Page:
Close Up lens filters are for exactly what their name implies – taking close-ups and zoomed-in shots. Also called macros or diopters, they allow for better focus while zoomed in. Close Up filters are basically like magnifying glasses for your camera.

They’re also good for still life photographs.

If these sound like something you want to experiment with, we agree with Amazon’s choice for purchase – the 58mm Close-Up Filter set. It comes with 4 different diopters for only $12, but still have overall positive reviews.

9. Special Effects Filters

There are actually numerous special effects filters out there, each one focused on a particular effect. The two most popular special effect filters out there are star effect and soft focus.

Star effect adds a starburst effect over light sources, especially in nighttime photographs. You can purchase star effect lens filters that create 4, 6, or 8 pointed starbursts.

We found the Neewer 58mm Rotated Star Filter Set ideal for those seeking this awesome lighting trick. Available on Amazon for $14, it comes with all 3 point amounts. You can also buy the set in various sizes.

Soft focus lens filters slightly reduce the sharpness of a photograph for a relaxed, dreamy feel.

Another special effects lens filter set to look into comes from the well-known brand Polaroid. The Polaroid Optics 52mm 3 Piece Filter Kit is listed on Amazon for only $13 and comes in a variety of sizes. You get 3 different special effects filters in this kit – soft focus, warming, and a 4 point star effect filter.

Major Guide for Buying Lens Filters

camera with different lenses

We know we’ve thrown a lot of information your way. But no proper lens filter guide would be complete without the facts we’ve provided.

You see, we don’t just want to toss random purchase options at you – we want you to be able to go out there and confidently buy your own lens filters.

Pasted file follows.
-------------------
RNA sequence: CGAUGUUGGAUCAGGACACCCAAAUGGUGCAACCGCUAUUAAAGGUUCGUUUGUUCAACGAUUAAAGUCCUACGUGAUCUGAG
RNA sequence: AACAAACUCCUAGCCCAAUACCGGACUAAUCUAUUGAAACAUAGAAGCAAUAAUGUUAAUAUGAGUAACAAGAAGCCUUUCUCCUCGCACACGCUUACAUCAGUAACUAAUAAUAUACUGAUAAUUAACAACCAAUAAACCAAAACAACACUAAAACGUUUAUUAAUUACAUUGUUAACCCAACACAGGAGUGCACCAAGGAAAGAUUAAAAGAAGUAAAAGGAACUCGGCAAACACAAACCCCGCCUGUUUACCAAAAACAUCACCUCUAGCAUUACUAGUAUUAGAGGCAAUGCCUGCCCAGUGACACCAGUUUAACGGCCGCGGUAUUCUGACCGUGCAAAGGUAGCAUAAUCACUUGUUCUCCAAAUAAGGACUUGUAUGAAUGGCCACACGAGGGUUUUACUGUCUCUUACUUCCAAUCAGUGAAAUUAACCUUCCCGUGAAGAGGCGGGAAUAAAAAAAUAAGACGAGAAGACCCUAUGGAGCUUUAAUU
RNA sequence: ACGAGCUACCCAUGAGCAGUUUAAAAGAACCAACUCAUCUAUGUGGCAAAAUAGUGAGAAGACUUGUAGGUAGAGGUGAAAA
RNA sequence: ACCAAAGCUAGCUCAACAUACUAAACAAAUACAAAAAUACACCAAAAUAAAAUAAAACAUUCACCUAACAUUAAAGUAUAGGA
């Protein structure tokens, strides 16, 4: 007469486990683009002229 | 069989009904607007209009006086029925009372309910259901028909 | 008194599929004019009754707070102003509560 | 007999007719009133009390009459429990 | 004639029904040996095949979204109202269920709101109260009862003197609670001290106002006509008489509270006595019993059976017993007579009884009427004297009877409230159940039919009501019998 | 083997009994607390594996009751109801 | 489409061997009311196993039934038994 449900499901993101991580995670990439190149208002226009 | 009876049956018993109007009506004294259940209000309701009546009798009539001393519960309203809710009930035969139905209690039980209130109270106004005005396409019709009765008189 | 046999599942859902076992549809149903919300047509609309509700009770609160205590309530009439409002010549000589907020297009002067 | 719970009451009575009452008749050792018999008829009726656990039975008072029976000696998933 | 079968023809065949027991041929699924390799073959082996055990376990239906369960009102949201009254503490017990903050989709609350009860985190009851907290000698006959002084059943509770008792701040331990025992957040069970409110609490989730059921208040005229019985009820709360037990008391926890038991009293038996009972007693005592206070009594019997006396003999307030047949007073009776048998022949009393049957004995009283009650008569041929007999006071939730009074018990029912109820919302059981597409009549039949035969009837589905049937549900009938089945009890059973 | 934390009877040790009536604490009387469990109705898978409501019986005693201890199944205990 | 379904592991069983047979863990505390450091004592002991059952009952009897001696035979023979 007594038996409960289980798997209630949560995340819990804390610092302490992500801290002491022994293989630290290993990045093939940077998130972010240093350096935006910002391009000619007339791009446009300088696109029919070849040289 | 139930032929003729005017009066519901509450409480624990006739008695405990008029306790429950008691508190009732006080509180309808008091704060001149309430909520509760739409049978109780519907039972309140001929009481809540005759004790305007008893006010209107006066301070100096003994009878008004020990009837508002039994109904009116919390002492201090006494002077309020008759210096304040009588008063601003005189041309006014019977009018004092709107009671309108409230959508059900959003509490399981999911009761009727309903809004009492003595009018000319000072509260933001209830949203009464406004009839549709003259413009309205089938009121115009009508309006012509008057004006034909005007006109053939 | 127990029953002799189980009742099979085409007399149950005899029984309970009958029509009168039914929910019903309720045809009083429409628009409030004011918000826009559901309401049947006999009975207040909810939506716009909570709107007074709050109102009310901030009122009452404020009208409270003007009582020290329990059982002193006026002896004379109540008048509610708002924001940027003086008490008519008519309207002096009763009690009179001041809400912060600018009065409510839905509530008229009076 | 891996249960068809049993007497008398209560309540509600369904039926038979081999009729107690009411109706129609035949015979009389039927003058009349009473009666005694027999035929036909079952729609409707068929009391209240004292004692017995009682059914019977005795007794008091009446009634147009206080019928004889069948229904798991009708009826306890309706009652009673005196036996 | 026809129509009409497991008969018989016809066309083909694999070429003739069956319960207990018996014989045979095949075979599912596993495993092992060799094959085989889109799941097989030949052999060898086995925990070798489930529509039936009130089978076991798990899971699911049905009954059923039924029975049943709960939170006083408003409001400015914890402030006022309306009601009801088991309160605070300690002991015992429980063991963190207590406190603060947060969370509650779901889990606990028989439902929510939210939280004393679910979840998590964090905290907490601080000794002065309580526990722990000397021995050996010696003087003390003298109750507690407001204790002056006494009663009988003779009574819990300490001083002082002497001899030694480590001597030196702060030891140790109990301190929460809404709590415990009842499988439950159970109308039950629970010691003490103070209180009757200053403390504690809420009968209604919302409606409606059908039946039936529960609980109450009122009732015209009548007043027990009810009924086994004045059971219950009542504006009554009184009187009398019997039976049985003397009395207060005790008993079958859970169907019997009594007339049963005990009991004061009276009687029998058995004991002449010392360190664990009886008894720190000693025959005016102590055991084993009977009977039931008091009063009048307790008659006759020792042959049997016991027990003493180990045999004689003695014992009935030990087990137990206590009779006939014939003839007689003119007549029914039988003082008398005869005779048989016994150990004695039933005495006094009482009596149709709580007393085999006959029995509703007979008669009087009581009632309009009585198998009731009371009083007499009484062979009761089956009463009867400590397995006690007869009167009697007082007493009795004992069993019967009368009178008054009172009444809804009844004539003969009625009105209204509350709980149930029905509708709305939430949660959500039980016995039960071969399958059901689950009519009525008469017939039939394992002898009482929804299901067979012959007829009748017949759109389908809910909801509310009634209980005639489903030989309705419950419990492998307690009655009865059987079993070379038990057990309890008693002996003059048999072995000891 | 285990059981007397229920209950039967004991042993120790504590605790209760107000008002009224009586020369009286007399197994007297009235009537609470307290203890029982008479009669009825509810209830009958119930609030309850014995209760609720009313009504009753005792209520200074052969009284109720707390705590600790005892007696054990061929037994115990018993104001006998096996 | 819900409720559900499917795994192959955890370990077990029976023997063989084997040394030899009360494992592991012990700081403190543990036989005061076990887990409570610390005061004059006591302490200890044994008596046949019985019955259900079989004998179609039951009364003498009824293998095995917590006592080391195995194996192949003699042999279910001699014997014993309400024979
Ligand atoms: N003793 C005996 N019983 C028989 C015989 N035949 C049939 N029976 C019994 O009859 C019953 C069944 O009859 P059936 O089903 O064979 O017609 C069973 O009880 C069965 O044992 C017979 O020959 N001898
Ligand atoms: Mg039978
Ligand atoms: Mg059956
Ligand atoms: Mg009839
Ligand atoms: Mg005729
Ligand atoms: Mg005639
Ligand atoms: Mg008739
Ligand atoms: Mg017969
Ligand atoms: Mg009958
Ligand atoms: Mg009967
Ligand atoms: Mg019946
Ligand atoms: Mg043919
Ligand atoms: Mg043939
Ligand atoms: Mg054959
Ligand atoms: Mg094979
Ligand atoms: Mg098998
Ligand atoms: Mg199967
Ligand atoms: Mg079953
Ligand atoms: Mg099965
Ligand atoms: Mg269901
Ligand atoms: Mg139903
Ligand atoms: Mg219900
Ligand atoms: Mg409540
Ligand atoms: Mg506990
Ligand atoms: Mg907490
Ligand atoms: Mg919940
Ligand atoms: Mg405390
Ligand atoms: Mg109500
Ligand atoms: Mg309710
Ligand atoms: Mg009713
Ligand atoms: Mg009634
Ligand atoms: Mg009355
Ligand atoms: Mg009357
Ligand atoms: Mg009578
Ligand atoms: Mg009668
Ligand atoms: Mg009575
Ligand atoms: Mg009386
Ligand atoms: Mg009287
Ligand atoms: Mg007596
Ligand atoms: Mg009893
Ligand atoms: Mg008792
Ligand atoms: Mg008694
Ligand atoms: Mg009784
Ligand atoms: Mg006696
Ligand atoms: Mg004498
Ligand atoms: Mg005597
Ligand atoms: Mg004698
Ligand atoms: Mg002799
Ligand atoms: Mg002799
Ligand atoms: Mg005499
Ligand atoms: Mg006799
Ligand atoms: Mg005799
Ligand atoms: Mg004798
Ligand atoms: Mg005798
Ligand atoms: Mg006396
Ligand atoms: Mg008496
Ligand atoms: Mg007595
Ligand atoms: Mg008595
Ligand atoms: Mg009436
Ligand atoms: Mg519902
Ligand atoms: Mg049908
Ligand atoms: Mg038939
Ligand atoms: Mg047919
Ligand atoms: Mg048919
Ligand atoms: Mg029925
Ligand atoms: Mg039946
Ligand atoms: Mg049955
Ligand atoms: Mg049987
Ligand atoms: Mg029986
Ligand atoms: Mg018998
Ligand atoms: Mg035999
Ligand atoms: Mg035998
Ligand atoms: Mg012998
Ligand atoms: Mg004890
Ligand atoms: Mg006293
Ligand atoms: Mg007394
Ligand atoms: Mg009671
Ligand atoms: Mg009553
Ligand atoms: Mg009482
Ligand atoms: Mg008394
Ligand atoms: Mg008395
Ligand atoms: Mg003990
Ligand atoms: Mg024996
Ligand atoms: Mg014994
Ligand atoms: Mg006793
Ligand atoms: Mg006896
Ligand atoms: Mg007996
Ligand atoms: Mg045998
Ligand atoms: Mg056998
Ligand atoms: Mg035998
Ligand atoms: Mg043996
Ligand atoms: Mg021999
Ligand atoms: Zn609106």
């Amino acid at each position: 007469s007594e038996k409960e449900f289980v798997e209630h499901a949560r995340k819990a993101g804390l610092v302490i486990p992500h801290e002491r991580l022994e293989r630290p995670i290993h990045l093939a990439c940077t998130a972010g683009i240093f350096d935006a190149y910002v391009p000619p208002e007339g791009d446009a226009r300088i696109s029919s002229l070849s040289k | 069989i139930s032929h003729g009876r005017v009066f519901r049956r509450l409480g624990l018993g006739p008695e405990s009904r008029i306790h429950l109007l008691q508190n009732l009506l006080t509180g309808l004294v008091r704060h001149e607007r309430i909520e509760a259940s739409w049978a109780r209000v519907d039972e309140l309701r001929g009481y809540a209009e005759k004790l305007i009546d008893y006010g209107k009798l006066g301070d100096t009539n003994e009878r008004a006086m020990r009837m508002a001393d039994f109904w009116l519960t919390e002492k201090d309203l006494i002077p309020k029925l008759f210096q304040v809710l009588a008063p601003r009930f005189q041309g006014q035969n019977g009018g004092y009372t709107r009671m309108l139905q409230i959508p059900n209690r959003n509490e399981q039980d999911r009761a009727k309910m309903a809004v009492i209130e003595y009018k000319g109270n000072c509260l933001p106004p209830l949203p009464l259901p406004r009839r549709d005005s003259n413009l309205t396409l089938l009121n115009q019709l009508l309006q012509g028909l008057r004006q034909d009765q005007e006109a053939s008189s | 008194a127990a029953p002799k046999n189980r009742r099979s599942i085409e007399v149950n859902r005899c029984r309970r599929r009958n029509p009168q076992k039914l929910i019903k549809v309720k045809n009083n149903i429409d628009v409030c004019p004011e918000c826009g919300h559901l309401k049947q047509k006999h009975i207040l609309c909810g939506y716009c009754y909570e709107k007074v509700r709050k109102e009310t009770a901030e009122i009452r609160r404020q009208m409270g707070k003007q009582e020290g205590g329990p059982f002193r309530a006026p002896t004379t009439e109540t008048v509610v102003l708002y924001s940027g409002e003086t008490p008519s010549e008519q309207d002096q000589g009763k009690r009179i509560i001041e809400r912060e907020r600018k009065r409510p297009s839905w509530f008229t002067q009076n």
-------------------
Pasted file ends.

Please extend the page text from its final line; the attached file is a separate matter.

As such, we have a few more tips for you before you start buying.

You do not have to buy all of your lens filters online. If you have more questions or just want to verify you’re getting exactly what you need, you can always venture into brick and mortar stores. Chances are if they sell digital cameras, they’ll sell lenses and lens filters.

Also, keep in mind that not all lens filters will fit every camera lens. Some brands are not compatible with others. You have to make sure that not only the sizes match up, but that the brands of camera, lens, and lens filters will all work.

Luckily, a lot of major camera brands will make their own lenses and lens filters. Check out their websites for accessories.

But be advised – some brands will make you pay more to buy directly from them. To avoid spending too much, we recommend looking at other websites like Amazon and comparing prices. A quick Google search may also help you compare price listings for the same lens filter across many different websites.

Some of the top brands to look into are Nikon, Sony, Pentax, and Canon.

We also can’t stress enough how important it is to know the functions of lens filters before buying them. Higher end filters are going to be very expensive, so if you’re on a budget, pace yourself on purchasing the different kinds.

Also, pay attention to what materials they’re made of and overall durability. Check customer reviews – they’ll give you a better idea on the actual quality of the lens filters you’re looking to purchase. You don’t want to find out the hard way while in the middle of a photo shoot that the bargain-priced lens filter you bought online was as durable as an unprotected iPhone screen.

And finally, practice with your lens filters often. As with learning any new camera trick or feature, your skills are best honed through a ton of practice. Don’t jump right into a professional photo shoot with a lens you’ve never used before.

Final Thoughts and Additional Resources

camera with a beautiful lens

We’ve given you quite a few additional resources and tips already, but we thought it best to offer up just a few more to fill in any gaps we may have missed.

Remember when we mentioned camera brands? If you haven’t purchased a camera or are looking into a new one, check out Adorama’s list of the best camera brands. Not only do they provide highlights for each brand’s strengths, but they also provide links to more in-depth reviews to help you buy the best one for your needs and price limit.

We can’t take full credit for the lens filter sunglasses analogy. Credit goes to Nasim Mansurov of Photography Life. His article “Lens Filters Explained” offers a lot of great information on lens filters and their various uses.